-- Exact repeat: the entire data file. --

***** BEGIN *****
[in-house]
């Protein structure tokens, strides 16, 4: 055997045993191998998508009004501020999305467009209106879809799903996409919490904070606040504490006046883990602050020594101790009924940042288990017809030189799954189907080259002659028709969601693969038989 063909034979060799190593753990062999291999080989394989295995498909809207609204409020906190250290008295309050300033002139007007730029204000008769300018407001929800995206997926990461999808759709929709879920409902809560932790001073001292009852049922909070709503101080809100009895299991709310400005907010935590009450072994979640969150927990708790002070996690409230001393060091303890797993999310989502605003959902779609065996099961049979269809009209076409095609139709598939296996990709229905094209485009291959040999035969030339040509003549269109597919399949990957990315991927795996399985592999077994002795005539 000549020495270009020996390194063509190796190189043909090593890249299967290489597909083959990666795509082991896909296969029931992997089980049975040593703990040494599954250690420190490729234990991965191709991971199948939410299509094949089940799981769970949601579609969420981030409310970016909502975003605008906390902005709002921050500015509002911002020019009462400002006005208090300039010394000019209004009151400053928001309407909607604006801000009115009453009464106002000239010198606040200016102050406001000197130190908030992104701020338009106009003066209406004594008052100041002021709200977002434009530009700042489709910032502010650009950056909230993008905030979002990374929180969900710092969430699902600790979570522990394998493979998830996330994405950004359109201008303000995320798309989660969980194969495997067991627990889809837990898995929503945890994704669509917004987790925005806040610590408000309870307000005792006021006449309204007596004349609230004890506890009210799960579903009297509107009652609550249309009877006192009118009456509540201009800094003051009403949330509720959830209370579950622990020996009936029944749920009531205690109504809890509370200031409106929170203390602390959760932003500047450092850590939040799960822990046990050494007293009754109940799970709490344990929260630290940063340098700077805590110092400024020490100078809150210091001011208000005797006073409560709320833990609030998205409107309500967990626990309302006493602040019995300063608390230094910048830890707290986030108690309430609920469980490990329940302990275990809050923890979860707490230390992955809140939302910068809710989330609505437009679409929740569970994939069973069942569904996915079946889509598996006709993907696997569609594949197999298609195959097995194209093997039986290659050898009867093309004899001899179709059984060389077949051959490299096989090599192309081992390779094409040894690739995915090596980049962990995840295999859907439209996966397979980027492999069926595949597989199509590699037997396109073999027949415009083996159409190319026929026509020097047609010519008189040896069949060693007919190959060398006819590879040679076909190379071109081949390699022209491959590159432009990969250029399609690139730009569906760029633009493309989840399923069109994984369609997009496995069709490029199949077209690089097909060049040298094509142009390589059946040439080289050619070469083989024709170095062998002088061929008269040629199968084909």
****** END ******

[in-house]
């Protein structure tokens, strides 16, 4: 055997045993191998998508009004501020999305467009209106879809799903996409919490904070606040504490006046883990602050020594101790009924940042288990017809030189799954189907080259002659028709969601693969038989 063909034979060799190593753990062999291999080989394989295995498909809207609204409020906190250290008295309050300033002139007007730029204000008769300018407001929800995206997926990461999808759709929709879920409902809560932790001073001292009852049922909070709503101080809100009895299991709310400005907010935590009450072994979640969150927990708790002070996690409230001393060091303890797993999310989502605003959902779609065996099961049979269809009209076409095609139709598939296996990709229905094209485009291959040999035969030339040509003549269109597919399949990957990315991927795996399985592999077994002795005539 000549020495270009020996390194063509190796190189043909090593890249299967290489597909083959990666795509082991896909296969029931992997089980049975040593703990040494599954250690420190490729234990991965191709991971199948939410299509094949089940799981769970949601579609969420981030409310970016909502975003605008906390902005709002921050500015509002911002020019009462400002006005208090300039010394000019209004009151400053928001309407909607604006801000009115009453009464106002000239010198606040200016102050406001000197130190908030992104701020338009106009003066209406004594008052100041002021709200977002434009530009700042489709910032502010650009950056909230993008905030979002990374929180969900710092969430699902600790979570522990394998493979998830996330994405950004359109201008303000995320798309989660969980194969495997067991627990889809837990898995929503945890994704669509917004987790925005806040610590408000309870307000005792006021006449309204007596004349609230004890506890009210799960579903009297509107009652609550249309009877006192009118009456509540201009800094003051009403949330509720959830209370579950622990020996009936029944749920009531205690109504809890509370200031409106929170203390602390959760932003500047450092850590939040799960822990046990050494007293009754109940799970709490344990929260630290940063340098700077805590110092400024020490100078809150210091001011208000005797006073409560709320833990609030998205409107309500967990626990309302006493602040019995300063608390230094910048830890707290986030108690309430609920469980490990329940302990275990809050923890979860707490230390992955809140939302910068809710989330609505437009679409929740569970994939069973069942569904996915079946889509598996006709993907696997569609594949197999298609195959097995194209093997039986290659050898009867093309004899001899179709059984060389077949051959490299096989090599192309081992390779094409040894690739995915090596980049962990995840295999859907439209996966397979980027492999069926595949597989199509590699037997396109073999027949415009083996159409190319026929026509020097047609010519008189040896069949060693007919190959060398006819590879040679076909190379071109081949390699022209491959590159432009990969250029399609690139730009569906760029633009493309989840399923069109994984369609997009496995069709490029199949077209690089097909060049040298094509142009390589059946040439080289050619070469083989024709170095062998002088061929008269040629199968084909």